In recognition of the Civil War Sesquicentennial, "Civil War-Era Memories" features excerpts from The Memphis Daily Appeal of 150 years ago.
July 30, 1862
A TRAITOR — Northern papers report that Wm. B. Campbell has accepted a brigadiership, and consented to take command of the Federal troops that may be raised in Tennessee. (William Bowen Campbell was a former governor of Tennessee, from 1851-1853.)
July 31, 1862
The (Memphis) city council met on Monday, and acted on a request of Gen. Sherman's that they would increase their police force. It is stated that the markets are not well supplied, and what few articles are offered for sale, are sometimes of an inferior quality, and at exorbitant prices. [Note: Union forces had occupied Memphis, so they are the ones complaining!]
August 1, 1862 The Richmond Whig asserts that Andy Johnson had mined the splendid capital of Tennessee — the finest building of the kind in all the States — and sworn he would blow it up if there was any serious danger that the Confederates would recapture the city.
August 4, 1862
GREAT SKEDADDLE BY FORREST (from the [Occupied] Nashville Union). On Tuesday night Col. Haggard's 5th Kentucky cavalry, who had been in pursuit of the guerrillas for several days, came within one mile of Forrest's banditti, on the Murfreesboro' road … when the whole gang of rebel horse-thieves, chicken-stealers, house-breakers and assassins, cut and ran like quarter horses. The last seen of them, Forrest was leaning over his horse's neck, whipping for dear life, while his men were dropping pistols, shot guns, canteens, corn-dodgers, green apples and stolen chickens along the road. When last seen they were within ten miles of devildom and still running.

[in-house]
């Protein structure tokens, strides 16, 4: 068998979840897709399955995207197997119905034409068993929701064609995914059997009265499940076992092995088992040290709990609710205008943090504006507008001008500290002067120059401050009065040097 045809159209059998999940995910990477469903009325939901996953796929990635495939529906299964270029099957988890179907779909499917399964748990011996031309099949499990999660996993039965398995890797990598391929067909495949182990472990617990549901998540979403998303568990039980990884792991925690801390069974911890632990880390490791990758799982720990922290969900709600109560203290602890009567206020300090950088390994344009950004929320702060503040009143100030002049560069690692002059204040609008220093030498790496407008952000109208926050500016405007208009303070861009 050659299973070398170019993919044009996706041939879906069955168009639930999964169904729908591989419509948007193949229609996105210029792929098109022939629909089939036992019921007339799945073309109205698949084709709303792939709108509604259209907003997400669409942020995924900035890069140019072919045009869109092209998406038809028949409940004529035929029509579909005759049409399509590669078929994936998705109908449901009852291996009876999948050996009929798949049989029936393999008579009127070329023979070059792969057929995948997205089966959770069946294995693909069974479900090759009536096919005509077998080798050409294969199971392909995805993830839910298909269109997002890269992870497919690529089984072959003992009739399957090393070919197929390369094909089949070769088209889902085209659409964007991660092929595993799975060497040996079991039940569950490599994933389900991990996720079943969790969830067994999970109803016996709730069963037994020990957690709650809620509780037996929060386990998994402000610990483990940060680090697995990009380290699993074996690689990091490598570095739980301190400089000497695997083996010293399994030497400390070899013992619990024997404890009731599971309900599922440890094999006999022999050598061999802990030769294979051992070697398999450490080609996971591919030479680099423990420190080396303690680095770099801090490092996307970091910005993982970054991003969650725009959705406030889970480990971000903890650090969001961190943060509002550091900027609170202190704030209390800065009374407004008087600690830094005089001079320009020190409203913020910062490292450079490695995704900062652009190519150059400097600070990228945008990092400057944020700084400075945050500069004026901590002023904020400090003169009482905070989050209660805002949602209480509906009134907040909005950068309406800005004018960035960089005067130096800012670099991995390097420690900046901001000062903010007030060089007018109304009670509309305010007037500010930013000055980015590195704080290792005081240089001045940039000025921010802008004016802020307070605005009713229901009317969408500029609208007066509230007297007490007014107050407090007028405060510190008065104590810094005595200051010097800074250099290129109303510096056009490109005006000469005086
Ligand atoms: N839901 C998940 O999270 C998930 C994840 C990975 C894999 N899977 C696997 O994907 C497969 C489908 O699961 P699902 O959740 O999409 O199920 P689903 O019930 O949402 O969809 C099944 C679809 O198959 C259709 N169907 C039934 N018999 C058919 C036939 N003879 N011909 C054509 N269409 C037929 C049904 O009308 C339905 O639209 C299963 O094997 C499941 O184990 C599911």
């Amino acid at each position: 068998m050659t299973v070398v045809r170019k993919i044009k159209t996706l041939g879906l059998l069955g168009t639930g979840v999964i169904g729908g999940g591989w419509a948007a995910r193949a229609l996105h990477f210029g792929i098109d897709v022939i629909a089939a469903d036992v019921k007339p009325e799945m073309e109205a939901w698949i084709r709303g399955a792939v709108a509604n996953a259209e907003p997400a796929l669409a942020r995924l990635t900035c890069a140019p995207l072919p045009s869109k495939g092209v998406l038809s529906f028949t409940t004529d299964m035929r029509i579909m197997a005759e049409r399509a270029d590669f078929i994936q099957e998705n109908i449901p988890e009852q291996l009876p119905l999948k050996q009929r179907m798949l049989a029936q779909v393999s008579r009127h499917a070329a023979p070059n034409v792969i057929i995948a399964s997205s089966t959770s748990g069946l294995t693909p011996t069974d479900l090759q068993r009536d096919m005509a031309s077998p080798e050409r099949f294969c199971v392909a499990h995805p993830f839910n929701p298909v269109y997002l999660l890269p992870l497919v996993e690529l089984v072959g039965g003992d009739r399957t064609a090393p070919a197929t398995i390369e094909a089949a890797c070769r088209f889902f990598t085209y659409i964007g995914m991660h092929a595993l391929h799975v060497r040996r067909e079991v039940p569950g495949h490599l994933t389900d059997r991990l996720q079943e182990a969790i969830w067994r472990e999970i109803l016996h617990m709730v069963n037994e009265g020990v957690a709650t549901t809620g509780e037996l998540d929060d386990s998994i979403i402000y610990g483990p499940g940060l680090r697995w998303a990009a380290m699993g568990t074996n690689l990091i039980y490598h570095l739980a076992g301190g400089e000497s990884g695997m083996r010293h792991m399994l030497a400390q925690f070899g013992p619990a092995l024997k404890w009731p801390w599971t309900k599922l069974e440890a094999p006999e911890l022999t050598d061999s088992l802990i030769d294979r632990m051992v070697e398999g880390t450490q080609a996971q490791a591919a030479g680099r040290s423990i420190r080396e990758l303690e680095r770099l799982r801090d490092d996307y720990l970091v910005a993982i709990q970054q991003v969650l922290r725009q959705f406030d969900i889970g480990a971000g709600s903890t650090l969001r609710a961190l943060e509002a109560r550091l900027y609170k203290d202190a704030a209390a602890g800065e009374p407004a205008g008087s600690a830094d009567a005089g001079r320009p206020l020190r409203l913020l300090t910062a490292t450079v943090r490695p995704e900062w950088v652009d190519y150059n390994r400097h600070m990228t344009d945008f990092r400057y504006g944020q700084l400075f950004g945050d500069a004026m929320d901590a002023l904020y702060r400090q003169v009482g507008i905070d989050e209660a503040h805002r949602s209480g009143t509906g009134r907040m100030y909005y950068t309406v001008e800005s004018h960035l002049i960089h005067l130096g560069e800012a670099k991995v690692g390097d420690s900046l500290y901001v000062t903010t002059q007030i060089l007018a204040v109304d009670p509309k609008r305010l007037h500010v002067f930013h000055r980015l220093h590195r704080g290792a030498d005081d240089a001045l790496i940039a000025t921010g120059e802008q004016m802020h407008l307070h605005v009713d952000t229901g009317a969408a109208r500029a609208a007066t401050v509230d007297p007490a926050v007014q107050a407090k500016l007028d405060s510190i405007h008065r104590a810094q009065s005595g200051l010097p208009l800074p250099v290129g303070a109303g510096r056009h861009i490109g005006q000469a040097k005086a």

August 5, 1862
We learn that three white men and sixteen Negroes were shot by the Federal guard at Memphis, on Friday last. Their crime was refusing to work on the fortifications. The sad affair was treated coolly by the authorities, who seemed to look upon it as a business operation, necessary to the continuance of their power to commit such outrages.